Q: What is hypothyroidism and how can it be treated?
A: Hypothyroidism is a condition in which the thyroid gland does not produce enough thyroid hormone. A patient may experience symptoms such as lack of energy, weight gain, constipation, or depressed mood.
Anyone can develop hypothyroidism, but it is more prevalent in women and people over age 60. The most common cause of hypothyroidism is an autoimmune disease called Hashimoto’s disease, a disorder in which the immune system attacks the thyroid.
Other causes of hypothyroidism include surgery to remove all or part of the thyroid and radiation therapy to treat cancers of the head and neck, which can damage the thyroid. Certain medications can contribute to hypothyroidism, including lithium, which is prescribed to address specific mental disorders. Amiodarone, a medication used to treat irregular heartbeat, can also be a potential cause for hypothyroidism.
People who have a close family member with an autoimmune disease, such as celiac disease, type one diabetes, lupus, or rheumatoid arthritis, are more likely to have an autoimmune disease, as well. For this reason, doctors look at family history, particularly a parent or siblings’ medical conditions, when considering hypothyroidism as a cause for a patient’s symptoms.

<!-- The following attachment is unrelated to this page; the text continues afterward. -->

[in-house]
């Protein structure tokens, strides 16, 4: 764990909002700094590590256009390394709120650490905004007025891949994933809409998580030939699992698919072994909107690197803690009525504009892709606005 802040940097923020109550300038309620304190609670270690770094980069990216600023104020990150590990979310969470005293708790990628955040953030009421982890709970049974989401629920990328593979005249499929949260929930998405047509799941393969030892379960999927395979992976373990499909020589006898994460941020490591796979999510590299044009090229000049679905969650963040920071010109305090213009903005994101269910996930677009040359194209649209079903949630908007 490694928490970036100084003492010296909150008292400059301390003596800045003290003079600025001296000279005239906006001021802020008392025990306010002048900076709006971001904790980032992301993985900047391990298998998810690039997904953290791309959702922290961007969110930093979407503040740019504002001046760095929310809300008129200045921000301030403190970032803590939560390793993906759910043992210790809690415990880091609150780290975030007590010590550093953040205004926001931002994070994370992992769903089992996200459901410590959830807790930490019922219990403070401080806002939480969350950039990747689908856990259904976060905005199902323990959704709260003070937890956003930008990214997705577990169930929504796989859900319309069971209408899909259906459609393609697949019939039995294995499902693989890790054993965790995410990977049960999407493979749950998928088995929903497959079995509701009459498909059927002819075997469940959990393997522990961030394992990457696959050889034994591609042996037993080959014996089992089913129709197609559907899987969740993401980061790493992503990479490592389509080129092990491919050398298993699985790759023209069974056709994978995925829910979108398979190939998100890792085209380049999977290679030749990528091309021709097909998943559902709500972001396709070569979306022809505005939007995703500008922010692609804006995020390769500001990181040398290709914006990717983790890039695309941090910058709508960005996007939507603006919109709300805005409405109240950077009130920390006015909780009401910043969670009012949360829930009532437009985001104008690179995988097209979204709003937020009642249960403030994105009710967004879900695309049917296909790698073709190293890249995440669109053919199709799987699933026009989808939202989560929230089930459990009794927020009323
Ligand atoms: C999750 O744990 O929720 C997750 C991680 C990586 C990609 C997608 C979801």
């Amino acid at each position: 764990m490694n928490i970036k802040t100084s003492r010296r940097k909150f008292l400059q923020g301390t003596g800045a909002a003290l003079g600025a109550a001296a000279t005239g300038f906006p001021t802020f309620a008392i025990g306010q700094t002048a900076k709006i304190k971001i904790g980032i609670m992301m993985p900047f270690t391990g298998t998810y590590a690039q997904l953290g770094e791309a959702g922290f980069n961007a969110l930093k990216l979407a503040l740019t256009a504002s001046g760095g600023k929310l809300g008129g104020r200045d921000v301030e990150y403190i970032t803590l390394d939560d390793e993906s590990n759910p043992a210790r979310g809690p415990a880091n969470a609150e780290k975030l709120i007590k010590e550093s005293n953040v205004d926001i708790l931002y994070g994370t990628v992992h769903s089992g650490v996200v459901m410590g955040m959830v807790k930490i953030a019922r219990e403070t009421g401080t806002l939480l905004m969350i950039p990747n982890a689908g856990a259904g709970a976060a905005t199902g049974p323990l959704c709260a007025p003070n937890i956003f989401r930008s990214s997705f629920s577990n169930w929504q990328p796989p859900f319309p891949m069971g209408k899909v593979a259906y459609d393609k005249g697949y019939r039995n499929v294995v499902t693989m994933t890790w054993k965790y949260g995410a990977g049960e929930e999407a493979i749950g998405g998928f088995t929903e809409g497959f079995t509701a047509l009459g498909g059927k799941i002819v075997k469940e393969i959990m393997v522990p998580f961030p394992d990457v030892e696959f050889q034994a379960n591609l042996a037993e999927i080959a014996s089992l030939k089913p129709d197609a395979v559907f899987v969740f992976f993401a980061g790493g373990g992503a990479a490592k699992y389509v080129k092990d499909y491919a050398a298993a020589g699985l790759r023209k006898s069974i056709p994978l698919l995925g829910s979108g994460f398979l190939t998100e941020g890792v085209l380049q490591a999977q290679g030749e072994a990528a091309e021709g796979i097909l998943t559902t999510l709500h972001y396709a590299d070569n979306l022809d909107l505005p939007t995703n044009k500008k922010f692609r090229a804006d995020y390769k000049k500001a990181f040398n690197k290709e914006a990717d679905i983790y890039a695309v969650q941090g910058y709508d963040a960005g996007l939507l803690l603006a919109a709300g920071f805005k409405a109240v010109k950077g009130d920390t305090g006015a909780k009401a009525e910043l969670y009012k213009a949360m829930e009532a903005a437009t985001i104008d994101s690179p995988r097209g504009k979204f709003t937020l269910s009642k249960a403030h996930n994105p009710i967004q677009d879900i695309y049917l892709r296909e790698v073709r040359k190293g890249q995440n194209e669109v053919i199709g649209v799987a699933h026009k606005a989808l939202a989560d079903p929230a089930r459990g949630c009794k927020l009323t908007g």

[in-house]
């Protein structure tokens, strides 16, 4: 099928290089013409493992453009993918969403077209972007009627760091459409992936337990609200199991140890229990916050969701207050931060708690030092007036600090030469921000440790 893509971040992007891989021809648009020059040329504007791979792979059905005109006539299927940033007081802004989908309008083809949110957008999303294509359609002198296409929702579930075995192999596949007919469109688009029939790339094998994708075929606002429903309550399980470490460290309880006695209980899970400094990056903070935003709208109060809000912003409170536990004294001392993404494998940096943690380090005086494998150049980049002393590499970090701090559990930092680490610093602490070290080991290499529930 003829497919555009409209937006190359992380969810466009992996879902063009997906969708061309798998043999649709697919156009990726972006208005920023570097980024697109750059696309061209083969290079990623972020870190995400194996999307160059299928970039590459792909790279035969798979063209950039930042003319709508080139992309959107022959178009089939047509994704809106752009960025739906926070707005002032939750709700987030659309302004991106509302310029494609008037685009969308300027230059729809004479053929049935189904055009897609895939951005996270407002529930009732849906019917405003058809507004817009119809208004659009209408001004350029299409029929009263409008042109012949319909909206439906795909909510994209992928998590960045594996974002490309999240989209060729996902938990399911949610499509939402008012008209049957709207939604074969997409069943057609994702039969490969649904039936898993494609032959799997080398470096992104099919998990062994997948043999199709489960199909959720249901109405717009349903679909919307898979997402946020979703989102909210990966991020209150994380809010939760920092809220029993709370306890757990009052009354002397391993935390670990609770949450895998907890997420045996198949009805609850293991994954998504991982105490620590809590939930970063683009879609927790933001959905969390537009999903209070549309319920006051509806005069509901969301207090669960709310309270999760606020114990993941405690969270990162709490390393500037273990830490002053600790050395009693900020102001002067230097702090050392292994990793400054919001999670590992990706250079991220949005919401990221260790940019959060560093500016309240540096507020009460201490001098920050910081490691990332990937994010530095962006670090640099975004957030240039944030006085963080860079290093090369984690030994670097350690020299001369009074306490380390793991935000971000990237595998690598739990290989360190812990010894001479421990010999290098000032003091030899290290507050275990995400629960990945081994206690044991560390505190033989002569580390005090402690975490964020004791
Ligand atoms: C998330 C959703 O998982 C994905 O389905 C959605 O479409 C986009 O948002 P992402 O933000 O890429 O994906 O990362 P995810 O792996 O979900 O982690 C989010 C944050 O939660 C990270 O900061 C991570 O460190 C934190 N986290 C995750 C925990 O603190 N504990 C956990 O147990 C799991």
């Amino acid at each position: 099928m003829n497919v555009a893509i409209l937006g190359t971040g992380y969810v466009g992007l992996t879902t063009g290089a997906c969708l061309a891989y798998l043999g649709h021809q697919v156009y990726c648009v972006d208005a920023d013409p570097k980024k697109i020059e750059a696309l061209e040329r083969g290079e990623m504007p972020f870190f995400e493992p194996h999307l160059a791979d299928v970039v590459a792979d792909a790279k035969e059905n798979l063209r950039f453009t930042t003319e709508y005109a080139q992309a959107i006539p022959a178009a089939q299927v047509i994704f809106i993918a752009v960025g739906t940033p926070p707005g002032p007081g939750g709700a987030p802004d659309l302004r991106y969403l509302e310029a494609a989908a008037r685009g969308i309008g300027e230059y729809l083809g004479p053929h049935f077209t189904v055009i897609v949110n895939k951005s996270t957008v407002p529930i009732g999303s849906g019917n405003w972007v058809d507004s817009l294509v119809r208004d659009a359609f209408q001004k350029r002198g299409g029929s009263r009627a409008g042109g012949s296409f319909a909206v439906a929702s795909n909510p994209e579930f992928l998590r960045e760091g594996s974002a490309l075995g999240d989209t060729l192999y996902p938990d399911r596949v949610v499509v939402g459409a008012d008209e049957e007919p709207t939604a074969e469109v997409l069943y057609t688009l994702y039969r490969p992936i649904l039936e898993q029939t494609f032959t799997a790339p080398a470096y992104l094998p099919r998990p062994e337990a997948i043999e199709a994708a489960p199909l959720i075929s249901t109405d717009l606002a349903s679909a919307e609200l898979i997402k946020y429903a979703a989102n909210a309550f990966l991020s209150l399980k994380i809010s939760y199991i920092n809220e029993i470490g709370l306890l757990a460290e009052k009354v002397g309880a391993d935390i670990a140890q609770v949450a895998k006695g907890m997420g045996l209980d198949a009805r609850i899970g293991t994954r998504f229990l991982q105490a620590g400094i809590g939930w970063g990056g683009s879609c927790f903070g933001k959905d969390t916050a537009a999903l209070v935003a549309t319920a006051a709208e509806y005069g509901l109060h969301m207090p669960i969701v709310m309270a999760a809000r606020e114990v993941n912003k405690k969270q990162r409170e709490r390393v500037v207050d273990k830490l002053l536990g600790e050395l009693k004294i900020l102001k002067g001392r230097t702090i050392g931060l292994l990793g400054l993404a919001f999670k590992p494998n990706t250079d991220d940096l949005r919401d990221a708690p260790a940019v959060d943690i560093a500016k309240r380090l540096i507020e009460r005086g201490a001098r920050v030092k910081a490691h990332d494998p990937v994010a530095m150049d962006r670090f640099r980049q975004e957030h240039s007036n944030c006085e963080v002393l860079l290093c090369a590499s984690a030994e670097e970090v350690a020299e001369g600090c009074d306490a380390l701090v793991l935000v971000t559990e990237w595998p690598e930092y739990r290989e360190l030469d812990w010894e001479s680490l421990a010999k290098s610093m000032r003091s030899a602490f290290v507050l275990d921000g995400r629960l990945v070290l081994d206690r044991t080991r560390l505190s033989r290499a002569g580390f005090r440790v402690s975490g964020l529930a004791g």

It is often a patient’s primary care provider who makes the initial diagnosis through blood tests and might refer the patient to an endocrinologist who treats thyroid disorders.
The recommended treatment for hypothyroidism is thyroid hormone replacement with a medication called levothyroxine. Once someone begins taking levothyroxine, it takes about four to six weeks before blood tests will show a response to treatment. Once the patient is on a stable dose of levothyroxine, blood tests are good, and the patient feels well, a doctor may schedule follow-up office visits for every six months.
Levothyroxine is a medication that needs to be taken on an empty stomach to ensure proper absorption. Calcium, iron, and certain antacids can interfere with absorption. I recommend to my patients that they take the medication first thing in the morning with a glass of water without ingesting any other medications or food for 30 to 60 minutes. If this is not possible, I advise my patients to take levothyroxine four hours after dinner, before bedtime, to ensure that the levothyroxine is taken on an empty stomach.